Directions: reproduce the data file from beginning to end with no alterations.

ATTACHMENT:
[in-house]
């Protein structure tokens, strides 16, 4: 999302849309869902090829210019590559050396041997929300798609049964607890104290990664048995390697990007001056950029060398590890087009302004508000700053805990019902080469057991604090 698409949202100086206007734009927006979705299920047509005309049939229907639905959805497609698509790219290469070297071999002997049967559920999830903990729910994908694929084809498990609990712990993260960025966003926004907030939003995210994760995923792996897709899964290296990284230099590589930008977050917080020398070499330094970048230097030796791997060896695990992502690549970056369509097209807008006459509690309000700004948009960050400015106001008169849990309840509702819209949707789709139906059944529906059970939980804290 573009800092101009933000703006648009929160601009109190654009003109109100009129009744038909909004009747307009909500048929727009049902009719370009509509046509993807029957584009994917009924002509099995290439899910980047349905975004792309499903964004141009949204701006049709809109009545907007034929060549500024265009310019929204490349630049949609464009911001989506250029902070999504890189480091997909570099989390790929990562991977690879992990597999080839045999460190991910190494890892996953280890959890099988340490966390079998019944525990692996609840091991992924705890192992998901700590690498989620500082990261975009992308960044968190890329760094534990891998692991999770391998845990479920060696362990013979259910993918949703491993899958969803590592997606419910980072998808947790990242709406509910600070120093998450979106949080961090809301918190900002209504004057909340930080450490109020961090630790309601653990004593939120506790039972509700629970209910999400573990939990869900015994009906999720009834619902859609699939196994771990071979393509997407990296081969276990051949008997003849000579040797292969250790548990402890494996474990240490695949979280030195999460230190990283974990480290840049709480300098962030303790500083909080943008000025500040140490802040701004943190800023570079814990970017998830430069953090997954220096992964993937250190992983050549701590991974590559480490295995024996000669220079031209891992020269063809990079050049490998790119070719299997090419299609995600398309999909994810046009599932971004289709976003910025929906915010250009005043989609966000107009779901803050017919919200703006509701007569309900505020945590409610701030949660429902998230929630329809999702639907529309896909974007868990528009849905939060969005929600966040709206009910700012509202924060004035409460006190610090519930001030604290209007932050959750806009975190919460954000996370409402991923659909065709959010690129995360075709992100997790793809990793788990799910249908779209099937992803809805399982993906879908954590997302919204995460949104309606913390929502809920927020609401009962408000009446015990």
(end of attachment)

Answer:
[in-house]
């Protein structure tokens, strides 16, 4: 999302849309869902090829210019590559050396041997929300798609049964607890104290990664048995390697990007001056950029060398590890087009302004508000700053805990019902080469057991604090 698409949202100086206007734009927006979705299920047509005309049939229907639905959805497609698509790219290469070297071999002997049967559920999830903990729910994908694929084809498990609990712990993260960025966003926004907030939003995210994760995923792996897709899964290296990284230099590589930008977050917080020398070499330094970048230097030796791997060896695990992502690549970056369509097209807008006459509690309000700004948009960050400015106001008169849990309840509702819209949707789709139906059944529906059970939980804290 573009800092101009933000703006648009929160601009109190654009003109109100009129009744038909909004009747307009909500048929727009049902009719370009509509046509993807029957584009994917009924002509099995290439899910980047349905975004792309499903964004141009949204701006049709809109009545907007034929060549500024265009310019929204490349630049949609464009911001989506250029902070999504890189480091997909570099989390790929990562991977690879992990597999080839045999460190991910190494890892996953280890959890099988340490966390079998019944525990692996609840091991992924705890192992998901700590690498989620500082990261975009992308960044968190890329760094534990891998692991999770391998845990479920060696362990013979259910993918949703491993899958969803590592997606419910980072998808947790990242709406509910600070120093998450979106949080961090809301918190900002209504004057909340930080450490109020961090630790309601653990004593939120506790039972509700629970209910999400573990939990869900015994009906999720009834619902859609699939196994771990071979393509997407990296081969276990051949008997003849000579040797292969250790548990402890494996474990240490695949979280030195999460230190990283974990480290840049709480300098962030303790500083909080943008000025500040140490802040701004943190800023570079814990970017998830430069953090997954220096992964993937250190992983050549701590991974590559480490295995024996000669220079031209891992020269063809990079050049490998790119070719299997090419299609995600398309999909994810046009599932971004289709976003910025929906915010250009005043989609966000107009779901803050017919919200703006509701007569309900505020945590409610701030949660429902998230929630329809999702639907529309896909974007868990528009849905939060969005929600966040709206009910700012509202924060004035409460006190610090519930001030604290209007932050959750806009975190919460954000996370409402991923659909065709959010690129995360075709992100997790793809990793788990799910249908779209099937992803809805399982993906879908954590997302919204995460949104309606913390929502809920927020609401009962408000009446015990």